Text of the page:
4. (deleted)
5. A biophysical sensor according to claim 4, where a silver coating on the PVDF is used to take off electrical signals.
6. A biophysical sensor according to claim 1, where the signal processing includes floating amplifiers mounted on a printed circuit board inside the sensor housing.
7. (deleted)
8. A biophysical sensor according to claim 7, where the OPAmp uses the intrinsic capacitance of the PVDF together with a resistance to create a high pass filter.
9. A biophysical sensor according to claim 7 or 8, where alternatively, or in addition, an OPAmp may be AC coupled directly to the PVDF.
10. (deleted)
11. An electronic stethoscope, comprising a biophysical sensor including a sound vibration sensing element which uses a PVDF membrane to produce a sensed output, signal processing involving an operational amplifier (OPAmp) connected to the PVDF membrane, and a unity gain buffer amplifier connected to the output of OPAmp to allow the connection of headphones directly to the sensor output.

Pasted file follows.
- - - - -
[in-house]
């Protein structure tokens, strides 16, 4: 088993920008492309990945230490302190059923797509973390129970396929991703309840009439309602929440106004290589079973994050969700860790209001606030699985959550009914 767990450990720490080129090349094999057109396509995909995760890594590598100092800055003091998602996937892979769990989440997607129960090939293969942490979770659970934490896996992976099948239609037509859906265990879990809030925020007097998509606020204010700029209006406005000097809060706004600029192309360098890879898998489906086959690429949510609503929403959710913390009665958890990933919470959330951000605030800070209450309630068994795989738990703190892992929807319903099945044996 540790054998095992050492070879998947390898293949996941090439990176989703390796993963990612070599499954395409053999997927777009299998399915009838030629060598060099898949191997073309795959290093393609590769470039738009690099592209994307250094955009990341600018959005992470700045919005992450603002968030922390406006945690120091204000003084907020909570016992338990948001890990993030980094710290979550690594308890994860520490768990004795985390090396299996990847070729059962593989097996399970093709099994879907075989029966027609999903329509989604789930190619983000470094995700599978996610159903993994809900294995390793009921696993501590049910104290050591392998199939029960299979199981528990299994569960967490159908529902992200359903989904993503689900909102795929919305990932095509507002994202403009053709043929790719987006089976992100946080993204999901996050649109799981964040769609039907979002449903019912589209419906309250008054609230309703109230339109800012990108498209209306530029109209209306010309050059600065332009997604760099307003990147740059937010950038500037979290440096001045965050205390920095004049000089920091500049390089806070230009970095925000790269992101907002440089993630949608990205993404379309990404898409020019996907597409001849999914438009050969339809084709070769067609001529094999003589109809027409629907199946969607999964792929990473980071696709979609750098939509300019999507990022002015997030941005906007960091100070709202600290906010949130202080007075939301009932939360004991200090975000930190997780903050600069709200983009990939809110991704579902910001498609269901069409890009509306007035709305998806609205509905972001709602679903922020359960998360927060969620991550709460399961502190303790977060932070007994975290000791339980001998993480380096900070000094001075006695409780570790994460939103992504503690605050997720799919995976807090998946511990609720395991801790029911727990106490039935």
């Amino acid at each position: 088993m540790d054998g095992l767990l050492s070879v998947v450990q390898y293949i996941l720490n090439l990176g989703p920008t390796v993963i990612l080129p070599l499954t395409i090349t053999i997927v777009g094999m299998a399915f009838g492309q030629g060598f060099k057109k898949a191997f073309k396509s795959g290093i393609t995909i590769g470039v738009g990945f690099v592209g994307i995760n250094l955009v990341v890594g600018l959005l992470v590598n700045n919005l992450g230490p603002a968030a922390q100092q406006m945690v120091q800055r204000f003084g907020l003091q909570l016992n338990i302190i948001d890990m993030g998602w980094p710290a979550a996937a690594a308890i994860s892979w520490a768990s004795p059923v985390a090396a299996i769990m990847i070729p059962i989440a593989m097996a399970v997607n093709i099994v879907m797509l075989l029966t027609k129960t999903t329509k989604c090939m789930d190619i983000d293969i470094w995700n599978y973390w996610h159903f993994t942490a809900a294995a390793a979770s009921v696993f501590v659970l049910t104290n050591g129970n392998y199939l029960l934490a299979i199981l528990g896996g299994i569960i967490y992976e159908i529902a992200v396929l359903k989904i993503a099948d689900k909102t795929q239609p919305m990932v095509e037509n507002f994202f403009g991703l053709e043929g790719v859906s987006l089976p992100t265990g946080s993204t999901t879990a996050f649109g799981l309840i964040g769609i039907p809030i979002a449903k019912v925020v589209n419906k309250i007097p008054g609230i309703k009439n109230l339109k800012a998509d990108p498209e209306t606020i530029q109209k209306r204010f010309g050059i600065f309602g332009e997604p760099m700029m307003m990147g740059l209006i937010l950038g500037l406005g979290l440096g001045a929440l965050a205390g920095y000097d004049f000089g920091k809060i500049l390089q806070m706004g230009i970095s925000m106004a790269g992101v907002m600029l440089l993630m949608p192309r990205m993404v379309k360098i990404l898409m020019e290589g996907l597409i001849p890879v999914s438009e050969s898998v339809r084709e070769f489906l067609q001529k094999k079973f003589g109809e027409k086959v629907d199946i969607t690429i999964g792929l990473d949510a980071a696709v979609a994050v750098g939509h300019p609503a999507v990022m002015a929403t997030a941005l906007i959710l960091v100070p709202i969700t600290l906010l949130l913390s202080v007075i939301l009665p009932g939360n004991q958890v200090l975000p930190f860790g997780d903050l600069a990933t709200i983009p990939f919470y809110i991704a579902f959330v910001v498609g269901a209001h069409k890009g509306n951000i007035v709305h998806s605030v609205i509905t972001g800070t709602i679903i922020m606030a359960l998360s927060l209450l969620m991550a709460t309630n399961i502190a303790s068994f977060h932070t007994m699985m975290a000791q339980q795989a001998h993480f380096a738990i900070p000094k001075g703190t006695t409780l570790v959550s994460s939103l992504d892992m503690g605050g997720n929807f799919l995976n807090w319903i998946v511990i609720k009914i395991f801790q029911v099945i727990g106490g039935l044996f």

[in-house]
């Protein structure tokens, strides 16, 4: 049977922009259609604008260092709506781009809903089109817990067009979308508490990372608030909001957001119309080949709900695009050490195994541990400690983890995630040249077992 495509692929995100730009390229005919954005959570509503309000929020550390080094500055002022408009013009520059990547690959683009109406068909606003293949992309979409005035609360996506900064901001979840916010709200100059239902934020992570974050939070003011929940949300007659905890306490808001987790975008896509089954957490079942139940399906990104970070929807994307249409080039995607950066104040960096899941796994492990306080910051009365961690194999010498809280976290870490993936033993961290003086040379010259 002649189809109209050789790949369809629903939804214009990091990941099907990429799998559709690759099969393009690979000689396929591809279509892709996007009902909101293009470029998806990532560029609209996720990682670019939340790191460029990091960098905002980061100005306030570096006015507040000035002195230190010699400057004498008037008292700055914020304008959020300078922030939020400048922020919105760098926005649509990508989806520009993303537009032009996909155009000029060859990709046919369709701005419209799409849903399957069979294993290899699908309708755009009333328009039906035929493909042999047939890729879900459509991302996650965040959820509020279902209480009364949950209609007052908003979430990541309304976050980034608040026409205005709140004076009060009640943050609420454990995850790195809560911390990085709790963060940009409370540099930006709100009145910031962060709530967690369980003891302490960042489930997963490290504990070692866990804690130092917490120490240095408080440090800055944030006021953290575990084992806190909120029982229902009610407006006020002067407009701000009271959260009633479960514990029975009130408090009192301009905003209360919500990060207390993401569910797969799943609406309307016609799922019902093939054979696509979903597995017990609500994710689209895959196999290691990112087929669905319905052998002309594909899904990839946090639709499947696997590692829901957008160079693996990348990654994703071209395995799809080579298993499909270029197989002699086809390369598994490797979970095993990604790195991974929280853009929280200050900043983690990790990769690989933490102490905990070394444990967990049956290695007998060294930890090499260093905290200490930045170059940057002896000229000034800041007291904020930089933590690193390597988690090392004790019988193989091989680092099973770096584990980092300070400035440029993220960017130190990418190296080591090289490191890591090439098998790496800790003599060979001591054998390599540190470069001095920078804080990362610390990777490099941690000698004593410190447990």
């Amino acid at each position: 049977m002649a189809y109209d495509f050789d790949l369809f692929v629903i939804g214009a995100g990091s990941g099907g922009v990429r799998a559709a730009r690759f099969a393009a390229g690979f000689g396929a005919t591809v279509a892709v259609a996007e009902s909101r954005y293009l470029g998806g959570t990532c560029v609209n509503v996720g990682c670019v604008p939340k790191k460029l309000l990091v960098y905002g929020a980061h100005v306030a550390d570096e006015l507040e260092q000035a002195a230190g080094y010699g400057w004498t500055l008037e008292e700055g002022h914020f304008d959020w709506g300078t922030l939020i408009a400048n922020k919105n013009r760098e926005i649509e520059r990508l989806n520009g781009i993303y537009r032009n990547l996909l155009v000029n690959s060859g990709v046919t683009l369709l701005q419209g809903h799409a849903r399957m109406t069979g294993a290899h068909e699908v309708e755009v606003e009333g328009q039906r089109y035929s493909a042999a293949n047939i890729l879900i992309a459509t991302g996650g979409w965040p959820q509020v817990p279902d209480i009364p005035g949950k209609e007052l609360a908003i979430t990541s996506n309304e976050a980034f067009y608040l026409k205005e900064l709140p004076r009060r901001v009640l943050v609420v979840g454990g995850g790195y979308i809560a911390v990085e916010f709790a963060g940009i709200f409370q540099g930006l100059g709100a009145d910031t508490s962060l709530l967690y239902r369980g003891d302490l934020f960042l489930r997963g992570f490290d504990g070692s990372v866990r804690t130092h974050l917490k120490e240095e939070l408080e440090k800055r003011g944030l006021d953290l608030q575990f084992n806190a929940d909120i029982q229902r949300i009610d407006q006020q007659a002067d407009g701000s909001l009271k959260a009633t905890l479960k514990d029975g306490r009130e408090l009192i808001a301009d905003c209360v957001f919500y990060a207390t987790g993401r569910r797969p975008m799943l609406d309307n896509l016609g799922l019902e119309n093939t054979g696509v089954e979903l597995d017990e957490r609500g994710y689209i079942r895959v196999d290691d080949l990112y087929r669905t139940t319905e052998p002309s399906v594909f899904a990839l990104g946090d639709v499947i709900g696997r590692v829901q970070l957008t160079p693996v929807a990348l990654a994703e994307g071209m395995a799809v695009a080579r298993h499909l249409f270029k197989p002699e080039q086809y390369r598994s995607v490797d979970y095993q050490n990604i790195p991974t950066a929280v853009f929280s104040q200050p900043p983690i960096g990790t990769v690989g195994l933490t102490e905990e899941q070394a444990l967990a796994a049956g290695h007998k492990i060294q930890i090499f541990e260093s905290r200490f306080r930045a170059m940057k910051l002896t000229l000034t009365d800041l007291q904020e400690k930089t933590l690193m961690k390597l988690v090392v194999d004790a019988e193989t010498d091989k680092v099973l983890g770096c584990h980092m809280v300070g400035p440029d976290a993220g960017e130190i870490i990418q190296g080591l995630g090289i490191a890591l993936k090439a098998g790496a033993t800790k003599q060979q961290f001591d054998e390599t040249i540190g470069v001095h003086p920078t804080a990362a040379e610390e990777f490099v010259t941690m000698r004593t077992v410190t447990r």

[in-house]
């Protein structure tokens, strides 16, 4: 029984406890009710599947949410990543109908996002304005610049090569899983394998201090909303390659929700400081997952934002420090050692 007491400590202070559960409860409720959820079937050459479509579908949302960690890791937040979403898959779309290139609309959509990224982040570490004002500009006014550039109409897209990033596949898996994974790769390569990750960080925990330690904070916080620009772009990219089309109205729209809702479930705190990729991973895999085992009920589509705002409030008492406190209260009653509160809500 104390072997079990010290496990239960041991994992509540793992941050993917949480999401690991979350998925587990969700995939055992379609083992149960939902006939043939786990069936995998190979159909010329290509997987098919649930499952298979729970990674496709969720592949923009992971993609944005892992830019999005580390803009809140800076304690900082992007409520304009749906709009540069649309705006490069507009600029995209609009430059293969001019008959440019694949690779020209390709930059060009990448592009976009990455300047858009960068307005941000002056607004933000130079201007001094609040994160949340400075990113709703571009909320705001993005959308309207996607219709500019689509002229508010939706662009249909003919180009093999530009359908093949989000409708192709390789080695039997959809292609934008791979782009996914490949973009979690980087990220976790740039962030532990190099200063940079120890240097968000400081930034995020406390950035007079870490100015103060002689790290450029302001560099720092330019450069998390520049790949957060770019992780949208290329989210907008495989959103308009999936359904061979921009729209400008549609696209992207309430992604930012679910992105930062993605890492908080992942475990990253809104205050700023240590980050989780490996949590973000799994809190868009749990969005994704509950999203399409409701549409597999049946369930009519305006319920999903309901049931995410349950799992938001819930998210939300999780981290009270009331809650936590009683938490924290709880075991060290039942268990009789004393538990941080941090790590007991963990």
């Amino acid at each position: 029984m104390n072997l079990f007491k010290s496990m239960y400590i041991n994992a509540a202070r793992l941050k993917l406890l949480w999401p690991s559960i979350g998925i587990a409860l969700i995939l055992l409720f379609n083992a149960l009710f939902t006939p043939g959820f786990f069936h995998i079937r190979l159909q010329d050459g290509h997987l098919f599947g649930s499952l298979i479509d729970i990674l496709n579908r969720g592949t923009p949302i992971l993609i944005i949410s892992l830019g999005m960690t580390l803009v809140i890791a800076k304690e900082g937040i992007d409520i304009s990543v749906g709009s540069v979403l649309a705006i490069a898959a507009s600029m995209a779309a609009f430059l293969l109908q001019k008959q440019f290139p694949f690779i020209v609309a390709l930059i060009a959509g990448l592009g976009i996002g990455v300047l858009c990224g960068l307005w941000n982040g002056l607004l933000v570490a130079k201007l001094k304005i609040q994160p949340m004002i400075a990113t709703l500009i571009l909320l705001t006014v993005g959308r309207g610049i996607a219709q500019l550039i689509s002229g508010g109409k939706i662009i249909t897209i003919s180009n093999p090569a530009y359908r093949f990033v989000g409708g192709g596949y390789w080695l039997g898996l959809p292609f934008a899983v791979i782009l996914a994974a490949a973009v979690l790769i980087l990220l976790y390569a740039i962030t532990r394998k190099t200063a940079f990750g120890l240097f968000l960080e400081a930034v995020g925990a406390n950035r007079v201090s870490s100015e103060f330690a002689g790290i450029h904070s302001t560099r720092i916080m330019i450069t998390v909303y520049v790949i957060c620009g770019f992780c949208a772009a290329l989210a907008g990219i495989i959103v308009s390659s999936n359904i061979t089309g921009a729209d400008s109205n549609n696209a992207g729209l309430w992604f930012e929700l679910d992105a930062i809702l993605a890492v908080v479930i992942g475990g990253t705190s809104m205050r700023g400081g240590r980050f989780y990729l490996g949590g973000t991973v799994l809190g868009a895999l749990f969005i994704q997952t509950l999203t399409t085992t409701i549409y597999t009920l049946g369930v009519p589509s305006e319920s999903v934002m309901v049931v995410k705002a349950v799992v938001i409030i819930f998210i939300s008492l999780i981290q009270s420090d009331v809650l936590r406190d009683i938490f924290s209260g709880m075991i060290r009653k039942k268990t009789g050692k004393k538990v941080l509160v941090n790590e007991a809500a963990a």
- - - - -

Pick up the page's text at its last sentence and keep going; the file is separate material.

US10/297,366 2000-06-22 2001-06-20 Biophysical sensor Active 2021-08-29 US6988993B2 (en)

Priority Applications (3)

Application Number Priority Date Filing Date Title
AUPQ8317 2000-06-22
AUPQ8317A AUPQ831700A0 (en) 2000-06-22 2000-06-22 Biophysical sensor
PCT/AU2001/000732 WO2001097691A1 (en) 2000-06-22 2001-06-20 Biophysical sensor

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US20040039294A1 true US20040039294A1 (en) 2004-02-26
US6988993B2 US6988993B2 (en) 2006-01-24

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EP (1) EP1292229A4 (en)
AU (1) AUPQ831700A0 (en)
WO (1) WO2001097691A1 (en)

Cited By (3)

* Cited by examiner, † Cited by third party
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CN102778317A (en) * 2012-07-02 2012-11-14 中国科学院力学研究所 System and method for measuring pressure of shock wave in laser shock processing process